There were no 40 acres, no mule, and no support from the federal, state, or local government ensuring 40 million Black souls could truly pursue happiness. How long did it take you to realize this freedom was a new form of slavery – cold and isolating, with intentional exclusion from economic, educational, and political systems?
I wish I could say your struggle was the last. That the pain you endured and strife you overcame during Reconstruction was the last time Black people had to fight for our rights in America. Instead, Black life has been a broken record circling back to the same fight every decade;the fight for true freedom. For a little while, we hear the great music of progress and hope, then the track skips and it feels like we are right back where we started. But we must continue to fight.
We felt hope after the 14th and 15th Amendments, which was short-lived once poll taxes and literacy tests kept us out of the voting booth. Meanwhile, Jim Crow, lynchings, and targeted violence terrorized our communities for over 80 years.
We felt hope from the Civil Rights Movement, which died with the assassinations of Martin Luther King, Jr. and Malcolm X. This cycle of triumph and setback, hope and despair, continued past your time.
We felt hope when we elected our first Black President, Barack Obama. Now we have circled back to fight again for freedom.
Freedom to sleep. Freedom to run. Freedom to drive. To walk home from the store. To shop. To play on the playground. To eat ice cream. To learn about my history in my school. To laugh loudly with my friends. To stand together in public. To wear a hoodie. To vote. To grow up. To lead. Freedom to live. Freedom to breathe.
Freedom to be Black.
Our people’s freedom – Black people’s freedom – did not happen at the stroke of the pen from Lincoln or the lone announcement from a Union Major. Our freedom has been in progress since we first stepped foot on the shores of Virginia in 1619 and continues to evolve over 400 years later.
Our freedom is messy, entangled with the very roots of America, which founded, developed, and thrives on our bondage.
This Juneteenth I am filled with more fight than ever before. I am determined to be a part of the force breaking every chain shackling us to the systems of white supremacy, policies shrouded in racism, and institutions built on slavery.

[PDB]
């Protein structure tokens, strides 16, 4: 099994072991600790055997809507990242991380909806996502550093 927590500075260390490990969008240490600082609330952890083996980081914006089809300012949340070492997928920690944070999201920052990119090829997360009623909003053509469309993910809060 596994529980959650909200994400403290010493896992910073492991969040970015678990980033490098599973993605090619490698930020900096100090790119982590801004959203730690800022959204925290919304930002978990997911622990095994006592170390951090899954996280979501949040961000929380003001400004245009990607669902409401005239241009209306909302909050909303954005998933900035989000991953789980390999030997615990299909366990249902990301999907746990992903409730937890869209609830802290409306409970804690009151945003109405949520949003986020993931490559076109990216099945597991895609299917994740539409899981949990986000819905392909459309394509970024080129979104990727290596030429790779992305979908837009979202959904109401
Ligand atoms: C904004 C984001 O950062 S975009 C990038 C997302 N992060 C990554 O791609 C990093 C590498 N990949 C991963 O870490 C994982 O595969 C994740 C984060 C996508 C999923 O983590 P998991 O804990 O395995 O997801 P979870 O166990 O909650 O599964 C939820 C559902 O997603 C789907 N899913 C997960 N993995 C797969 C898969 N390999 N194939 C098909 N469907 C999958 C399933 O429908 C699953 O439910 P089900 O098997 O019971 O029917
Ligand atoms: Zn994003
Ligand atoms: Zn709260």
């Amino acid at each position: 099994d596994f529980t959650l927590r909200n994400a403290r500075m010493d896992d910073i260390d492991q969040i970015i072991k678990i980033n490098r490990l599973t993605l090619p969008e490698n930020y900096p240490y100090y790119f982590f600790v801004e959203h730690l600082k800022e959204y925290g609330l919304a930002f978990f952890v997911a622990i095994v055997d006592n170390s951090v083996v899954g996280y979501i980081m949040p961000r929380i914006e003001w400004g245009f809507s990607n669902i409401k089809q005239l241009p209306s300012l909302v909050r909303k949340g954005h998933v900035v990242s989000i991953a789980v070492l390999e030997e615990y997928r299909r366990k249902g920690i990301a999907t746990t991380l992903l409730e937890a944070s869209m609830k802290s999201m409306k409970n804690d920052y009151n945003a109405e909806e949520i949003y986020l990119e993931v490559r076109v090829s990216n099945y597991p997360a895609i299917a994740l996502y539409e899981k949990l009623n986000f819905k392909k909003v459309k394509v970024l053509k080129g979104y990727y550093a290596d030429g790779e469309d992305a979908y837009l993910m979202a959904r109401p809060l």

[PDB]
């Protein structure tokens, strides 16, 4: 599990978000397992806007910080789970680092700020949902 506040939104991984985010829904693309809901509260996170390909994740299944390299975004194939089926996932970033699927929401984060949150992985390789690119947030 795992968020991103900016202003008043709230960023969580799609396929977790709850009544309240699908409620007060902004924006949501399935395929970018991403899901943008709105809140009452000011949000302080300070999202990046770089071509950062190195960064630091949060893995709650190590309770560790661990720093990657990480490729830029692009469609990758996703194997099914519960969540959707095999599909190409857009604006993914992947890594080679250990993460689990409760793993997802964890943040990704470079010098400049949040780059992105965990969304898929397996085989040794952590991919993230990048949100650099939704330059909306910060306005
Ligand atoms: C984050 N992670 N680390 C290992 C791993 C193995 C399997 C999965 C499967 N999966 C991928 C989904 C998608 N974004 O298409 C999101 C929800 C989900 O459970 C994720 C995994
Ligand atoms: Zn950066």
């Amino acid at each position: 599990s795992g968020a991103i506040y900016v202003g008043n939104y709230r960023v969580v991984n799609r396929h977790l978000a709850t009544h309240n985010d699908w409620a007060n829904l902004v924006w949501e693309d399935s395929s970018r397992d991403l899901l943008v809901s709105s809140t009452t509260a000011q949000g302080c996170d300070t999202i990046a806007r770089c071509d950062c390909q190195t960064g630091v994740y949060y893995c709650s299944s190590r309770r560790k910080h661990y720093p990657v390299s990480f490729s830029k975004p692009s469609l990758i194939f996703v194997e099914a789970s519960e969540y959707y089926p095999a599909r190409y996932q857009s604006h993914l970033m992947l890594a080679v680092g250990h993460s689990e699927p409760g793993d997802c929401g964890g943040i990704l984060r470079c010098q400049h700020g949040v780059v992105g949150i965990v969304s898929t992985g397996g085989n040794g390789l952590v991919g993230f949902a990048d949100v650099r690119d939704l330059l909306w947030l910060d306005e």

Then and only then will all Black souls be free.
Happy Juneteenth to my ancestors whose strength, wisdom, and love are forever with me.
Carrying your torch in my heart and your fight in my spirit,
Ateira Griffin is the Director of Regional Leadership Development at Leadership for Educational Equity. She is a life-long Baltimore City resident, educator, facilitator, and community organizer. She is the founder of BOND - Building Our Nation’s Daughters, Inc. which mentors single mothers to cultivate positive mother-daughter relationships and increase their economic mobility 2 generations at a time. She has served as a K-12 educator and school administrator at the Baltimore Leadership School for Young Women. Recently, she testified in front of Congress advocating for equitable housing practices in Baltimore and across the nation.
Currently, she serves on the board of Teach For America - Baltimore and The Unity Hall in West Baltimore. Ateira was awarded the 2019 Echoing Green Fellowship in recognition of her leadership and her work with BOND. She believes a part of her life’s purpose is to disrupt all things oppressive to the Black community, women of color, and single mother households. She has learned through her experience in urban education, policy, and community organizing that purpose, action, and unconditional love go a long way to create change.
Facebook & Instagram: @ateiragriffin